Ludwig von Mises was a philosopher, Austrian School economist, and sociologist. He became a prominent figure in the Austrian School of economic thought and is best known for his work on praxeology, a study of human choice and action.
Mises was born in the city of Lemberg, in Galicia, Austria-Hungary (now L’viv, Ukraine). His family had been elevated to the Austrian nobility in the 19th century, and was involved in building and financing railroads. In 1900, he attended the University of Vienna. In 1906, Mises was awarded his doctorate from the school of law.
Mises started a career as a civil servant in Austria’s financial administration, leaving after a few months to take a trainee position in a Vienna law firm. During that time, Mises began lecturing on economics, and in early 1909, he joined the Vienna Chamber of Commerce and Industry. During World War I, Mises served as a front officer in the Austro-Hungarian artillery and as an economic adviser to the War Department.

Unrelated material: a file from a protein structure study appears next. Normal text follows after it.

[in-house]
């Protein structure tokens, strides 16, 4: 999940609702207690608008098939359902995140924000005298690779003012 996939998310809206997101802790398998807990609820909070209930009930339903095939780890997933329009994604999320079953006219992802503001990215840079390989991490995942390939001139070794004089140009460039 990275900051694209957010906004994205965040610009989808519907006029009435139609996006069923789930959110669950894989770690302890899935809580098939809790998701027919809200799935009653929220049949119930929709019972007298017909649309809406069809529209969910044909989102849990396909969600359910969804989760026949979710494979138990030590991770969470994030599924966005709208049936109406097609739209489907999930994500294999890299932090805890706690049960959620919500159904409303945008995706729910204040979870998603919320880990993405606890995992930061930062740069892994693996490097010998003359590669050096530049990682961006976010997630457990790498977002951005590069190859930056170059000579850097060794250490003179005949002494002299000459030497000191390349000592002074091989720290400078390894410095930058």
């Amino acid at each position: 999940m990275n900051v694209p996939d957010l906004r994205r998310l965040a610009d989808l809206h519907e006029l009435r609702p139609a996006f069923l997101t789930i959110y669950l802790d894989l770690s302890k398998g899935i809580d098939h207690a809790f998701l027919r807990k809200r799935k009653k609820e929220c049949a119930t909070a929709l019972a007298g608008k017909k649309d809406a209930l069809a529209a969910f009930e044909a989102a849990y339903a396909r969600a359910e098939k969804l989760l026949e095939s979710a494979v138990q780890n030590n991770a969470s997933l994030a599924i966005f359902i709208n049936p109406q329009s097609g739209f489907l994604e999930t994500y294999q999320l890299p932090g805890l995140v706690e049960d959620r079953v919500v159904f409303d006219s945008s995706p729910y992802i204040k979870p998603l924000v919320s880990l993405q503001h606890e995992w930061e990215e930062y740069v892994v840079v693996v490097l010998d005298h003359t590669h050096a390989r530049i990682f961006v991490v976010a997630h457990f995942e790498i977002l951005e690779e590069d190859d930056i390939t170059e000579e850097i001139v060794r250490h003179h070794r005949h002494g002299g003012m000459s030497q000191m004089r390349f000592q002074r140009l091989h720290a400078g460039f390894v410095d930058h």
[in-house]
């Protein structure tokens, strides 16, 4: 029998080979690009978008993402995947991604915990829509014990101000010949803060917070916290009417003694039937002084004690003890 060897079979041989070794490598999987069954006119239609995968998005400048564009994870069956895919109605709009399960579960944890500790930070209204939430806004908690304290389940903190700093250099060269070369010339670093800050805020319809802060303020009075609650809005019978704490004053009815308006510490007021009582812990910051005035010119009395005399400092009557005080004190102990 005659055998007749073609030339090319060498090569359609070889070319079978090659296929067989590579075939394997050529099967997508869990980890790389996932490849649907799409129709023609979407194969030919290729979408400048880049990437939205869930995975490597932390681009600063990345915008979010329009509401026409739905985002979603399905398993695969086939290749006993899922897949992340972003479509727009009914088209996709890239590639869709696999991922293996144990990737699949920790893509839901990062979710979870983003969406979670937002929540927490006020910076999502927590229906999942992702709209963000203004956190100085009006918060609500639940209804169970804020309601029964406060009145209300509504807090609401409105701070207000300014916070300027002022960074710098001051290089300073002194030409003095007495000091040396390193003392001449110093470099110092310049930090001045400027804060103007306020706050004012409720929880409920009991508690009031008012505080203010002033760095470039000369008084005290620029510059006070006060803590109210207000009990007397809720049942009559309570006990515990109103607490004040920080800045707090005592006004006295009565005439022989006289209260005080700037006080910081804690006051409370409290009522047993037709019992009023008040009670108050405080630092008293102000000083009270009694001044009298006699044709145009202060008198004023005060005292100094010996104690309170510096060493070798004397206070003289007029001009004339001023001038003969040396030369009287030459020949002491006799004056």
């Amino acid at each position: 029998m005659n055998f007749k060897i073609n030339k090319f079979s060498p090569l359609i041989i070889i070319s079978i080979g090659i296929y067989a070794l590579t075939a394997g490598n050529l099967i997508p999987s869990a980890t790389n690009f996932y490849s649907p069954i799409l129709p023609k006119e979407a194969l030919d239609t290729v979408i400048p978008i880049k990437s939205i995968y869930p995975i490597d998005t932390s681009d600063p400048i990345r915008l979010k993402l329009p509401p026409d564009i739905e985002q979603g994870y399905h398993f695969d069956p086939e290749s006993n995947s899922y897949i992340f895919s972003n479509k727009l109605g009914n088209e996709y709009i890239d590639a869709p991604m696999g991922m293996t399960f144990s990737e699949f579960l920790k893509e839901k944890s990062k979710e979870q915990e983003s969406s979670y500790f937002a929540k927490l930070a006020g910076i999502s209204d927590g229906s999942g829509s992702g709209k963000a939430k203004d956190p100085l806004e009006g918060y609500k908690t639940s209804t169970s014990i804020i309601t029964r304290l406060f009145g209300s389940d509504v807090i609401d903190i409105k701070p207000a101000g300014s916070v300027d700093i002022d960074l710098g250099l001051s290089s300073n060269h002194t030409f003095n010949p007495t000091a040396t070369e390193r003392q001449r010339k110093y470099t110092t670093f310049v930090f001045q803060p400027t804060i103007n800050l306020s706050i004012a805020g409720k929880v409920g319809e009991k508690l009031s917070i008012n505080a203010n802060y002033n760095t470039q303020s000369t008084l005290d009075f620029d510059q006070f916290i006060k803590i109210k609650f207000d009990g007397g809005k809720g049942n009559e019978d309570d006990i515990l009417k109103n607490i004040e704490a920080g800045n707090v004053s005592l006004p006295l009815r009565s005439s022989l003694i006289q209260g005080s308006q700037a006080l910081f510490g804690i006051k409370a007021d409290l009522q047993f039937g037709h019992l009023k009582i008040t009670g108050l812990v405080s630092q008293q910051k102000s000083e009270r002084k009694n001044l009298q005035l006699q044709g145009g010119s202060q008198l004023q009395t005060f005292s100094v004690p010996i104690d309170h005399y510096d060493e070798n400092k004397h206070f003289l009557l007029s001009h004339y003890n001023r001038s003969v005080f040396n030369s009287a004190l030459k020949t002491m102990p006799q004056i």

Mises was chief economist for the Austrian Chamber of Commerce and was an economic adviser ofAustrian Chancellor Engelbert Dollfuss. In 1934, Mises left Austria for Geneva, Switzerland, where he was a professor at the Graduate Institute of International Studies until 1940.
In 1940 Mises and his wife fled the German advance in Europe and emigrated to New York City. There he became a visiting professor at New York University, a position he held from 1945 until his retirement in 1969.